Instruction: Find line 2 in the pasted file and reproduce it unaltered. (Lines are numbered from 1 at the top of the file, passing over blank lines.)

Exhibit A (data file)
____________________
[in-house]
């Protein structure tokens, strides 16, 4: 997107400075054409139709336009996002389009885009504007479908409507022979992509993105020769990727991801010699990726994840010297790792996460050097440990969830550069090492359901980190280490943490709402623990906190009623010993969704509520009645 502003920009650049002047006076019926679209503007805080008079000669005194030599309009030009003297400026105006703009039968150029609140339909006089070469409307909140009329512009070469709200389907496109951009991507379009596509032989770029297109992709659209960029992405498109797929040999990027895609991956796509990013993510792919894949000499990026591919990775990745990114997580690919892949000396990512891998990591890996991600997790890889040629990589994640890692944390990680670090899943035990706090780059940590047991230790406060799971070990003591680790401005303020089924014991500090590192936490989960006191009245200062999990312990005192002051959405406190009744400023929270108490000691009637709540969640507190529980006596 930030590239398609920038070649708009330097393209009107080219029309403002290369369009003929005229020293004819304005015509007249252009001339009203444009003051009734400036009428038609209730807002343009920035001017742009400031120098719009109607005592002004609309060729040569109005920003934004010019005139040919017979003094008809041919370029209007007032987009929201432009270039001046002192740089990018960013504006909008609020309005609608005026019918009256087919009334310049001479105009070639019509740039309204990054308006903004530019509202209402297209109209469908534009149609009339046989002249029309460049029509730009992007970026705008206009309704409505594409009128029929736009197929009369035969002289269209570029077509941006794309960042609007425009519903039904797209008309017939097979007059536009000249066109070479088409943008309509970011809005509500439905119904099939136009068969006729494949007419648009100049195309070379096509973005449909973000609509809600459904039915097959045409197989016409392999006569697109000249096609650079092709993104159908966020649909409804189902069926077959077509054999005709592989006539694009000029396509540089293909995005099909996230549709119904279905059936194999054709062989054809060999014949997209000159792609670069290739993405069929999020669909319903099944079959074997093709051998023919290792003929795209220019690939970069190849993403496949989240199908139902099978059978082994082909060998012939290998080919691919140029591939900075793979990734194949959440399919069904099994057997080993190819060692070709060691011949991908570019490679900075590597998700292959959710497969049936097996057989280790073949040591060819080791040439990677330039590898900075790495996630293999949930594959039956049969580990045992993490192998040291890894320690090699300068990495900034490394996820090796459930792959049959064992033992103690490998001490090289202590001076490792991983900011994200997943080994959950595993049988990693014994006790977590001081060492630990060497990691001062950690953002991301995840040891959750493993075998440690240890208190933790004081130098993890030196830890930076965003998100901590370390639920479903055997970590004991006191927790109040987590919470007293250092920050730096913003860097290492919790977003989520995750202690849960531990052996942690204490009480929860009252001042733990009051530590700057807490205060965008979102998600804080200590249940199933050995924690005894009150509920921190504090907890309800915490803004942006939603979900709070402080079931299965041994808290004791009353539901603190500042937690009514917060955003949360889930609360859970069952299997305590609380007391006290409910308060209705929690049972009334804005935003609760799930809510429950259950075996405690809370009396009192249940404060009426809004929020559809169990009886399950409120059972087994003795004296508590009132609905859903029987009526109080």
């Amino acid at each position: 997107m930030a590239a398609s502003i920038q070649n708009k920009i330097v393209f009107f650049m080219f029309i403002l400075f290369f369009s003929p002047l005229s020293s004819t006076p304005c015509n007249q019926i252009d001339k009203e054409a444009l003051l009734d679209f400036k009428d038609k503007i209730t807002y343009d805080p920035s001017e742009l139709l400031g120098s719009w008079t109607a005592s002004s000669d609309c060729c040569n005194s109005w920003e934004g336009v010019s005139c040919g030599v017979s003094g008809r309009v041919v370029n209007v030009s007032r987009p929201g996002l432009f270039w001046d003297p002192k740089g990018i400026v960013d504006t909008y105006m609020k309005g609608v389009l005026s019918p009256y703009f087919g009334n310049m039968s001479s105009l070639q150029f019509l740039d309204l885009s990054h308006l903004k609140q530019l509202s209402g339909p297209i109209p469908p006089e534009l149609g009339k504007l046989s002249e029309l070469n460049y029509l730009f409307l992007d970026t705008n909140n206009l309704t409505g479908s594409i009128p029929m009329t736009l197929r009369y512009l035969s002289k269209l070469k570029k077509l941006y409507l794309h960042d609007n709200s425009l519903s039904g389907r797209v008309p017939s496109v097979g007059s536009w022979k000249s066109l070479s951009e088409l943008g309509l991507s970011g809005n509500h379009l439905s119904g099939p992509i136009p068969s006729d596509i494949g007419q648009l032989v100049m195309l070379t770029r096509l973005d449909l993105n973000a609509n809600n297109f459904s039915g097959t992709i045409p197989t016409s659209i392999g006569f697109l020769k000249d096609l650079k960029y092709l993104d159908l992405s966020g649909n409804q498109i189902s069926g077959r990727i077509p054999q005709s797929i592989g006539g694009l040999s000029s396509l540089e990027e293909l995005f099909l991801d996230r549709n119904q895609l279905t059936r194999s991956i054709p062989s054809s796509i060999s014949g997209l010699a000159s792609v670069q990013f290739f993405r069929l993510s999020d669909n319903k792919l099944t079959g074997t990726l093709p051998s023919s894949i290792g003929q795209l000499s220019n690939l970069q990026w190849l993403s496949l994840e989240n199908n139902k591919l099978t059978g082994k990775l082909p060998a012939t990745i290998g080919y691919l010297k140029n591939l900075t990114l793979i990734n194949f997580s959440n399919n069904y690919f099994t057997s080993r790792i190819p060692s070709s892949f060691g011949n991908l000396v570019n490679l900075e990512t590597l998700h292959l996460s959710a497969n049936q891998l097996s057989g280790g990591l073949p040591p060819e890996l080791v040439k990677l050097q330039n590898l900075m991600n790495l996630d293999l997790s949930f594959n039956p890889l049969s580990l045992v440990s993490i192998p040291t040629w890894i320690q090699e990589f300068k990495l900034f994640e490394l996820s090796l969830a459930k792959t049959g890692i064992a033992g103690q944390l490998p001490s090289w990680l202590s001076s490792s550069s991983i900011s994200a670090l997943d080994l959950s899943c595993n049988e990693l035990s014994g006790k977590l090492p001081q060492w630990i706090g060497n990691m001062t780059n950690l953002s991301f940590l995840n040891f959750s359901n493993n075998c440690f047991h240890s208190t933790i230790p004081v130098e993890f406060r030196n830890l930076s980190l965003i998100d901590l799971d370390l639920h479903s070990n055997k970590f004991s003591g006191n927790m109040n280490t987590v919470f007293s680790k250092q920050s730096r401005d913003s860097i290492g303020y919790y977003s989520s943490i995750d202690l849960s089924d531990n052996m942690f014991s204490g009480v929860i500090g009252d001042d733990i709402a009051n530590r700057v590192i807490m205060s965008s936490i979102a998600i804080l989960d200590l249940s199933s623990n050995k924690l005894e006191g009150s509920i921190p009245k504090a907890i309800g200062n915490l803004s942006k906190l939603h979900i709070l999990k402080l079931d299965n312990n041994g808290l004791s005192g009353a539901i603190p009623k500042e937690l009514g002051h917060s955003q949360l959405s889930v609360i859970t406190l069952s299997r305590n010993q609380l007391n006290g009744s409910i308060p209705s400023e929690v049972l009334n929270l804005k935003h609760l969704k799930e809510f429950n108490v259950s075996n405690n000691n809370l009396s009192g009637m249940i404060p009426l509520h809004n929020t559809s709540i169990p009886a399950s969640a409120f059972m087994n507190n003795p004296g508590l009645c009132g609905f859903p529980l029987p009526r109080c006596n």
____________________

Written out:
């Protein structure tokens, strides 16, 4: 997107400075054409139709336009996002389009885009504007479908409507022979992509993105020769990727991801010699990726994840010297790792996460050097440990969830550069090492359901980190280490943490709402623990906190009623010993969704509520009645 502003920009650049002047006076019926679209503007805080008079000669005194030599309009030009003297400026105006703009039968150029609140339909006089070469409307909140009329512009070469709200389907496109951009991507379009596509032989770029297109992709659209960029992405498109797929040999990027895609991956796509990013993510792919894949000499990026591919990775990745990114997580690919892949000396990512891998990591890996991600997790890889040629990589994640890692944390990680670090899943035990706090780059940590047991230790406060799971070990003591680790401005303020089924014991500090590192936490989960006191009245200062999990312990005192002051959405406190009744400023929270108490000691009637709540969640507190529980006596 930030590239398609920038070649708009330097393209009107080219029309403002290369369009003929005229020293004819304005015509007249252009001339009203444009003051009734400036009428038609209730807002343009920035001017742009400031120098719009109607005592002004609309060729040569109005920003934004010019005139040919017979003094008809041919370029209007007032987009929201432009270039001046002192740089990018960013504006909008609020309005609608005026019918009256087919009334310049001479105009070639019509740039309204990054308006903004530019509202209402297209109209469908534009149609009339046989002249029309460049029509730009992007970026705008206009309704409505594409009128029929736009197929009369035969002289269209570029077509941006794309960042609007425009519903039904797209008309017939097979007059536009000249066109070479088409943008309509970011809005509500439905119904099939136009068969006729494949007419648009100049195309070379096509973005449909973000609509809600459904039915097959045409197989016409392999006569697109000249096609650079092709993104159908966020649909409804189902069926077959077509054999005709592989006539694009000029396509540089293909995005099909996230549709119904279905059936194999054709062989054809060999014949997209000159792609670069290739993405069929999020669909319903099944079959074997093709051998023919290792003929795209220019690939970069190849993403496949989240199908139902099978059978082994082909060998012939290998080919691919140029591939900075793979990734194949959440399919069904099994057997080993190819060692070709060691011949991908570019490679900075590597998700292959959710497969049936097996057989280790073949040591060819080791040439990677330039590898900075790495996630293999949930594959039956049969580990045992993490192998040291890894320690090699300068990495900034490394996820090796459930792959049959064992033992103690490998001490090289202590001076490792991983900011994200997943080994959950595993049988990693014994006790977590001081060492630990060497990691001062950690953002991301995840040891959750493993075998440690240890208190933790004081130098993890030196830890930076965003998100901590370390639920479903055997970590004991006191927790109040987590919470007293250092920050730096913003860097290492919790977003989520995750202690849960531990052996942690204490009480929860009252001042733990009051530590700057807490205060965008979102998600804080200590249940199933050995924690005894009150509920921190504090907890309800915490803004942006939603979900709070402080079931299965041994808290004791009353539901603190500042937690009514917060955003949360889930609360859970069952299997305590609380007391006290409910308060209705929690049972009334804005935003609760799930809510429950259950075996405690809370009396009192249940404060009426809004929020559809169990009886399950409120059972087994003795004296508590009132609905859903029987009526109080």